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  • Jan-Åke Gustafsson,

    1. Center for Nuclear Receptors and Cell Signaling, University of Houston, Houston, TX
    2. Department of BioSciences and Nutrition, Karolinska Institutet, Novum, Huddinge, Sweden
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  • Youfei Guan

    Corresponding author
    1. Department of Physiology and Pathophysiology, Peking University Health Science Center, Key Laboratory of Cardiovascular Science of the Ministry of Education, Beijing, China
    • Address reprint requests to: Youfei Guan, M.D., Ph.D., Department of Physiology and Pathophysiology, Peking University Health Science Center, 38 Xueyuan Road, Beijing 1000191, ChinaJan-Åke Gustafsson, PhD Center for Nuclear Receptors and Cell Signaling, UniversityofHouston, 3013 Cullen Blv, 77204, Houston,Texas, USA, Tel:(001)832-842-8803, E-mail: jgustafsson@uh.edu. E-mail: youfeiguan@bjmu.edu.cn fax: +86 10-8280-14471;

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  • Potential conflict of interest: Nothing to report.

  • This work was supported by the Ministry of Science and Technology (2012CB517504/2011ZX09102, to Y.G.; 2009CB941603, to J.Y. and G.X.; 2010CB912503, to Y.G.; and 2011CB707703 and 2013CB733802, to F.W.) and the Natural Science Foundation (30870905/81030003; to Y.G.). This work was also supported by National Natural Science Foundation of China (30900499; to J.W.) and the Specialized Research Fund for the Doctoral Program of Higher Education (20090001120042; to J.W.). J.Å.G. is grateful to the Swedish Research Council and the Robert A. Welch Foundation for support.

Abstract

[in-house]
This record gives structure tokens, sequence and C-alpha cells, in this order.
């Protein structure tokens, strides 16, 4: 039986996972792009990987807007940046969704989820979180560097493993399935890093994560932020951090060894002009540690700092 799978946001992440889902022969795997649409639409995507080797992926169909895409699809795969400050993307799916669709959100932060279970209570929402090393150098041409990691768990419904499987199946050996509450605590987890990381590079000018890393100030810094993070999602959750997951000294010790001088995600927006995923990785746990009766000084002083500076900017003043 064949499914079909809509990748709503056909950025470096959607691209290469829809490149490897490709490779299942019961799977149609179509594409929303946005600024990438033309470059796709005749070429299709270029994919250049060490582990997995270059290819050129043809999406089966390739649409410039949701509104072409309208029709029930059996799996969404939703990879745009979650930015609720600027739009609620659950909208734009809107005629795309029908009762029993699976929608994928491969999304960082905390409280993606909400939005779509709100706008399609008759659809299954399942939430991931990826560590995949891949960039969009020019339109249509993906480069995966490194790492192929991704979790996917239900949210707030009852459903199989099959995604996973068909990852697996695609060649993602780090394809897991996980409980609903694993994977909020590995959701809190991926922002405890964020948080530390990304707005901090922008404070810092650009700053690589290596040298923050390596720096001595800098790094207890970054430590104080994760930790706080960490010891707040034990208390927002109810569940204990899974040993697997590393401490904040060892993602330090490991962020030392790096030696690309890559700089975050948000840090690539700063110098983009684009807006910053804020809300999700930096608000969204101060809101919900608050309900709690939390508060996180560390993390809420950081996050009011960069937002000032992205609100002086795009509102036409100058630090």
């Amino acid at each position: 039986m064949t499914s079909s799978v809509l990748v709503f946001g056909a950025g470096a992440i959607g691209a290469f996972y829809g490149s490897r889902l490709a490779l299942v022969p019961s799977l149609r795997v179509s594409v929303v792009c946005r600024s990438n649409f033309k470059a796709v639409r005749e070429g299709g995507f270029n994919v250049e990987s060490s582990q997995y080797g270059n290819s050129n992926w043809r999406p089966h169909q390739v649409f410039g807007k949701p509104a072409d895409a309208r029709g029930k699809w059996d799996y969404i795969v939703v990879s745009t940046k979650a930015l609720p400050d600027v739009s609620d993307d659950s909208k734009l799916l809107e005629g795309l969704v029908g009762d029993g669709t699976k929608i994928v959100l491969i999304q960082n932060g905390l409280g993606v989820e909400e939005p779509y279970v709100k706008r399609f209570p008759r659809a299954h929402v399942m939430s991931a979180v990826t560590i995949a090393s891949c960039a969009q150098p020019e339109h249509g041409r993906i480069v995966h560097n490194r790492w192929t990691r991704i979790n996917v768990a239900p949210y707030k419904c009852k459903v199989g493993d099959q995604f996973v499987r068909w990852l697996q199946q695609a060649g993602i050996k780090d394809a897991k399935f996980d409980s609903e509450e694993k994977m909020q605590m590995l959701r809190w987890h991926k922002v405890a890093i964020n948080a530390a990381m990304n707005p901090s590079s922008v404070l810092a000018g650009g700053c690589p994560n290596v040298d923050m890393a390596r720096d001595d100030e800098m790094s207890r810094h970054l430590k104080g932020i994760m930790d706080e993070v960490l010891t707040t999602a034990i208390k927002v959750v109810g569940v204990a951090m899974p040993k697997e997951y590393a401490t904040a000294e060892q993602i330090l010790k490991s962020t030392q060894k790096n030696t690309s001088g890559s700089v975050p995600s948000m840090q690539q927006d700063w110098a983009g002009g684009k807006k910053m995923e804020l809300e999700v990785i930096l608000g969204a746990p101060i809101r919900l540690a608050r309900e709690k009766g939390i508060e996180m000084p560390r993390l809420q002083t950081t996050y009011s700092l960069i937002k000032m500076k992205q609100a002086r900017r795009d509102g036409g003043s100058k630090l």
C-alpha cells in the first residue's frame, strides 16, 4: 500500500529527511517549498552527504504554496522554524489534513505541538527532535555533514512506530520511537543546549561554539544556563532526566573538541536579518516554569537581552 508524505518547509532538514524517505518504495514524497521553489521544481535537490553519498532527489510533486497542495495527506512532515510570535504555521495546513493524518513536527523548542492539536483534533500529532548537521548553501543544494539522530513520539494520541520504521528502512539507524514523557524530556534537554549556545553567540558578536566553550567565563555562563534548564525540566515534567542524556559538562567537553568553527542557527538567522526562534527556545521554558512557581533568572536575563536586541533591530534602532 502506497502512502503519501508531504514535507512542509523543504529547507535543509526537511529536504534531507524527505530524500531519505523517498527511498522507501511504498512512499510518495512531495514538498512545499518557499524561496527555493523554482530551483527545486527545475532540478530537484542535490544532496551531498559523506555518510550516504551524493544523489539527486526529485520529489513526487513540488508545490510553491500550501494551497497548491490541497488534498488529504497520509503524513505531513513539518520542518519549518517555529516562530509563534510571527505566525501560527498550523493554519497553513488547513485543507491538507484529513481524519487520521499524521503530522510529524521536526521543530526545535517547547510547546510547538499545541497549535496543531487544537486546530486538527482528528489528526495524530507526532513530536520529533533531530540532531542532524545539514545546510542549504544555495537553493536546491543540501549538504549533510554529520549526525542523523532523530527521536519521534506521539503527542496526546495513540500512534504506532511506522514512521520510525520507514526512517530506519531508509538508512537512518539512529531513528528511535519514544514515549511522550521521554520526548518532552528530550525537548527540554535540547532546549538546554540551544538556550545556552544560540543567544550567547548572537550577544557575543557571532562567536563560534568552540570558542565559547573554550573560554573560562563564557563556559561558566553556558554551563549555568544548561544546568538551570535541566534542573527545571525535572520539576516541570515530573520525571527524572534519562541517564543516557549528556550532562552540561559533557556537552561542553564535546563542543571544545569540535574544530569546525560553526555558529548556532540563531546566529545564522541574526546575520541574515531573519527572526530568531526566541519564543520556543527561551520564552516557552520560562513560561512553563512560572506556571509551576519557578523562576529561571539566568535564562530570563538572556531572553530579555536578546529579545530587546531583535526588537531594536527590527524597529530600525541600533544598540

The protein, thyroid hormone-responsive SPOT 14 homolog (Thrsp), has been reported to be a lipogenic gene in cultured hepatocytes, implicating an important role of Thrsp in the pathogenesis of nonalcoholic fatty liver disease (NAFLD). Thrsp expression is known to be regulated by a variety of transcription factors, including thyroid hormone receptor, pregnane X receptor, and constitutive androstane receptor. Emerging in vitro evidence also points to a critical role of liver X receptor (LXR) in regulating Thrsp transcription in hepatocytes. In the present study, we showed that Thrsp was up-regulated in livers of db/db mice and high-fat-diet–fed mice, two models of murine NAFLD. Hepatic overexpression of Thrsp increased triglyceride accumulation with enhanced lipogenesis in livers of C57Bl/6 mice, whereas hepatic Thrsp gene silencing attenuated the fatty liver phenotype in db/db mice. LXR activator TO901317 induced Thrsp expression in livers of wild-type (WT) and LXR-β gene-deficient mice, but not in LXR-α or LXR-α/β double-knockout mice. TO901317 treatment significantly enhanced hepatic sterol regulatory element-binding protein 1c (SREBP-1c) expression and activity in WT mice, but failed to induce Thrsp expression in SREBP-1c gene-deficient mice. Sequence analysis revealed four LXR response-element–like elements and one sterol regulatory element (SRE)-binding site within a −2,468 ∼+1-base-pair region of the Thrsp promoter. TO901317 treatment and LXR-α overexpression failed to induce, whereas overexpression of SREBP-1c significantly increased Thrsp promoter activity. Moreover, deletion of the SRE site completely abolished SREBP-1c–induced Thrsp transcription. Conclusion: Thrsp is a lipogenic gene in the liver that is induced by the LXR agonist through an LXR-α–mediated, SREBP-1c–dependent mechanism. Therefore, Thrsp may represent a potential therapeutic target for the treatment of NAFLD. (Hepatology 2013;58:617–628)